Monday, February 8, 2010

Assumptions regarding Canberra rainfall predictions

I have made the prediction on this blog that Canberra inflow - the water that ends up in dams - will effectively drop to zero by around 2017. It should be noted that this is not a solid number - there is a considerable statistical range over which this could happen. But 2017 is the mean.

There are a number of assumptions underpinning this prediction. Any one of those assumptions might be wrong.

The basic argument is that rainfall is declining due to climate change and that declines in rainfall cause declines in runoff. This decline has been observed.

There are three sets of arguments running here.

Argument 1

Premise 1: Climate change will continue.
Premise 2: If climate change continues, daytime temperatures in Canberra will continue to increase.
Conclusion 1: Therefore, daytime temperatures in Canberra will continue to increase.

Argument 2

Premise 3: Increases in daytime temperatures reduce rainfall.
Premise 4: Reductions in rainfall lead to reductions in runoff.
Conclusion 2: Increases in daytime temperatures reduce runoff.

Argument 3:

Premise 5: Daytime temperatures in Canberra will continue to increase.
Premise 6: Increases in day time temperatures reduce runoff.
Conclusion 3: Runoff will reduce.

(Note how conclusions 1 and 2 became premises 5 and 6.)

There are other assumptions here - the premises have not been spelt out completely. The main assumptions involve the rate at which day time temperatures will increase and the rate at which those temperature increases will cause rainfall, and hence runoff, to decline. The rates predicted are based on empirical observation.

The problem with this is that the future may well differ from the past in this respect. Just as it is possible that we have undergone a step change in climate here in Canberra, so it is also possible that we will undergo another one soon.

Further, it is possible that there is a limit at which daytime temperature ceases to become the dominant driver of rainfall. Thus, a one degree rise in temperature in the future may not have the same effect as a one degree rise in the past.

So, my prediction could well be wrong. But that is how science advances: by linking empirical observation to a theoretical model and then testing that theoretical model against further empirical observation. At the moment, my theoretical model - based in empirical observation - is predicting an end to Canberra runoff by 2017.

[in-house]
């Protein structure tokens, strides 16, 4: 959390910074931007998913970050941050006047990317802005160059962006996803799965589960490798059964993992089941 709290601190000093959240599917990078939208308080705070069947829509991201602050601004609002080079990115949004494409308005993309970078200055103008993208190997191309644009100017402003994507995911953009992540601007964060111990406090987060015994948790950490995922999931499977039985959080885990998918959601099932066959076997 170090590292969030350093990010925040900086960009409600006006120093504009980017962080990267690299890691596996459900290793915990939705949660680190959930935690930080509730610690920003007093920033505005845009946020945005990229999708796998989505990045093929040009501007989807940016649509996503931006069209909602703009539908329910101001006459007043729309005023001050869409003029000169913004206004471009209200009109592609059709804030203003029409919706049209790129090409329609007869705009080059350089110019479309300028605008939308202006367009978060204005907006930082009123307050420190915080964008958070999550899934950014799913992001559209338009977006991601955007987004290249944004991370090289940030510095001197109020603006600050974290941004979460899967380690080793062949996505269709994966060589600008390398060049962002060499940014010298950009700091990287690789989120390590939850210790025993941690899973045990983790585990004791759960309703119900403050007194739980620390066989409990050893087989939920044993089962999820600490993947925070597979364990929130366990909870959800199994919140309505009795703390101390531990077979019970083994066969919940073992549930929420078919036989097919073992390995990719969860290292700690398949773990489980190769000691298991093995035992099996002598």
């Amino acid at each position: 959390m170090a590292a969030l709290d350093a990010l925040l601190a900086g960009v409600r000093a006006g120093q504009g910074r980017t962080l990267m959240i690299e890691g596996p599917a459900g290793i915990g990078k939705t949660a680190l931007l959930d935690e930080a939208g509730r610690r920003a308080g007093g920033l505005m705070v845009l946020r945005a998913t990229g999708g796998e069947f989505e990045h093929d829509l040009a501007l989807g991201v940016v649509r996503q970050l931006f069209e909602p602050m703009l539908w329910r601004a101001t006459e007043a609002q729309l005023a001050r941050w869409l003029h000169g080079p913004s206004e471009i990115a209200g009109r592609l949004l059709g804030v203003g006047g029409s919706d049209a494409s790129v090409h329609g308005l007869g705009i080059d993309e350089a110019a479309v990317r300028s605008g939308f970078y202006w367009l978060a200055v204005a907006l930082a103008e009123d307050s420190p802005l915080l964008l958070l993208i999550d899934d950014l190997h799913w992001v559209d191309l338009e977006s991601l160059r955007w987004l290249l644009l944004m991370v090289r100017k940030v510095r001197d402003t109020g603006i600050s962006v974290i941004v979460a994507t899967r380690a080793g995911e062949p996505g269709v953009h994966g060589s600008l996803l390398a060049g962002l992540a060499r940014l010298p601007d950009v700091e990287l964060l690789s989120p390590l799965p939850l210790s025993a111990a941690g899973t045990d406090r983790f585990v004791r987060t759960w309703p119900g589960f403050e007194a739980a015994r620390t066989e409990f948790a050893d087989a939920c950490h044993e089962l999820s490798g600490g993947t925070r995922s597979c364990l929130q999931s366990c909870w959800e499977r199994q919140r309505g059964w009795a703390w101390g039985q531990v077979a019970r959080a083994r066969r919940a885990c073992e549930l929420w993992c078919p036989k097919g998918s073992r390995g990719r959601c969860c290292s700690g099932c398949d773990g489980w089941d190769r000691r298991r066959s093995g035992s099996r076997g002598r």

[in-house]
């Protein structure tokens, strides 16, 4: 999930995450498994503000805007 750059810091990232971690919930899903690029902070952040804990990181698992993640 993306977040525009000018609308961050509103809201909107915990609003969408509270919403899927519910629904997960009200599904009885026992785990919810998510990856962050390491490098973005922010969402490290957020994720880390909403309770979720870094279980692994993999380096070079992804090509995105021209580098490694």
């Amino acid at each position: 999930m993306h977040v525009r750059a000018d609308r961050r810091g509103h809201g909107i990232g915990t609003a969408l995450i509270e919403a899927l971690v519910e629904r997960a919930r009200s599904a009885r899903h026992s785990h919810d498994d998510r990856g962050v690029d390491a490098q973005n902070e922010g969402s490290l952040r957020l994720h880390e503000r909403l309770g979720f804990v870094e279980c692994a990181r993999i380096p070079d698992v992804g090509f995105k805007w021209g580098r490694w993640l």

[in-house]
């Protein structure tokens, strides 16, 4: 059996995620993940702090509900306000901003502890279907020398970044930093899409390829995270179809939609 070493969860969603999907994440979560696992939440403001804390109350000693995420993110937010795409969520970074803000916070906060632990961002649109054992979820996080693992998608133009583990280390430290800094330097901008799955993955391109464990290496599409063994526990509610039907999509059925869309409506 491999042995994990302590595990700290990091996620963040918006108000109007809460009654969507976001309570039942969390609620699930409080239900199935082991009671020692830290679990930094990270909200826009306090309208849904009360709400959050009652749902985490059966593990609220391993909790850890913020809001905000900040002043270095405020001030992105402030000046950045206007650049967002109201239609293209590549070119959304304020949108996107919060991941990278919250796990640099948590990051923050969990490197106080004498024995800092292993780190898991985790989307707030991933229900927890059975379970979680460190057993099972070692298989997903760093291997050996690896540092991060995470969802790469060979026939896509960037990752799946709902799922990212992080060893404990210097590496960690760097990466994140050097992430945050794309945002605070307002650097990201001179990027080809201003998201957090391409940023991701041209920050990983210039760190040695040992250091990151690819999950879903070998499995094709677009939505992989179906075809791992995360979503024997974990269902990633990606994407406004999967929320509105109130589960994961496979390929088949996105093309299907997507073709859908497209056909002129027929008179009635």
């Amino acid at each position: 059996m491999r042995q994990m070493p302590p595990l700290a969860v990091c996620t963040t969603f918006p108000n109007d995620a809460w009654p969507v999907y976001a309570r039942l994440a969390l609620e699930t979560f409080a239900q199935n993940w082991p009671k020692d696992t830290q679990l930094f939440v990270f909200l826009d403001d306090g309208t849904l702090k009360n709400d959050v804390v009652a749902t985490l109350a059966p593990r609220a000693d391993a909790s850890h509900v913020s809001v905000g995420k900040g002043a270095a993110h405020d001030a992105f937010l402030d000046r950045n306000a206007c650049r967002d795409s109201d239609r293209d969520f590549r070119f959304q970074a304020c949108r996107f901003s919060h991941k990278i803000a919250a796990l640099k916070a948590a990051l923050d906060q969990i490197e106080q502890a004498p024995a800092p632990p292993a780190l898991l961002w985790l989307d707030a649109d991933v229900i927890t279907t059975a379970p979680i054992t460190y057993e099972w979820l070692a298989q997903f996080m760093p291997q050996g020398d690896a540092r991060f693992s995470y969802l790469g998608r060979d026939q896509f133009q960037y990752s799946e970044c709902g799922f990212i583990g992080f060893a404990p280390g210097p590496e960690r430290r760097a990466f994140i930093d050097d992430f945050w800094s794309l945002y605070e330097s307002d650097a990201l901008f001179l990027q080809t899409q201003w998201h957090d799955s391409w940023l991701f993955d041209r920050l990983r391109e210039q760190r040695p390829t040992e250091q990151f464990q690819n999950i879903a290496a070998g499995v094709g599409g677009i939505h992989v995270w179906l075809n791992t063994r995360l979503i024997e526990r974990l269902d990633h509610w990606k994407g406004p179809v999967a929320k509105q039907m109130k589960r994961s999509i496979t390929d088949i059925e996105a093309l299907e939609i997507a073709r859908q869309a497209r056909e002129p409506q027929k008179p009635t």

1. Shouldn't there be an Argument 2(b):
    increases in daytime temperature should increase evaporation.
    Increased evaporation leads to reduced runoff.

    Also, while I see that you have shown a historical correlation between increased temperature and reduced rainfall, do you know how good the theoretical underpinning is? eg, all else being equal, global warming leads to more rainfall. In certain areas there are theoretical reasons to believe that the global average increase won't apply - eg, the southwest U.S. may be encompassed by enlarging Hadley cells which cause more drying. Is there a parallel reason to believe that Canberra should see a reduction of rainfall, or is it just the historical correlation?

  2. Anonymous,

    I have ignored evaporation and transpiration. But yes, that will tend to reduce runoff. One of the reasons that the CSIRO has put forward for why this dry period throughout the Murray Darling Basin has seen a greater decline in runoff than in previous dry periods - the Federation drought and the drought in World War 2 - is that the temperature is warmer.

    Re a theoretical underpinning, I am just using the statistics. I have no theoretical underpinning of my own.

    However, re increased rainfall generally due to global warming, this is true. But regional predictions (which are likely to be much less accurate, due to resolution issues) say that Canberra and the south of Australia generally will experience less rainfall, with the north experiencing more.

    One of the reasons for this is that increased temperatures are predicted to increase precipitation in Antarctica, which will mean that the weather systems that the south of Australia will get will contain less moisture.

    It has been shown that there is a direct link between observed increases in snowfall in Antarctica and the decline in rainfall in south-west WA. While no such direct link has been demonstrated for Canberra, this is a potential reason for our loss in rainfall.

  3. Re the regional predictions: I should point out that the predictions for declining rainfall did not predict as much decline as we have seen. Indeed, we have surpassed the worst-case scenarios for 2030 and we are approaching the worst-case scenarios for 2070.

    This is why the CSIRO suspect that Canberra may have undergone a step change in climate, with us moving to a state of permanent lower rainfall.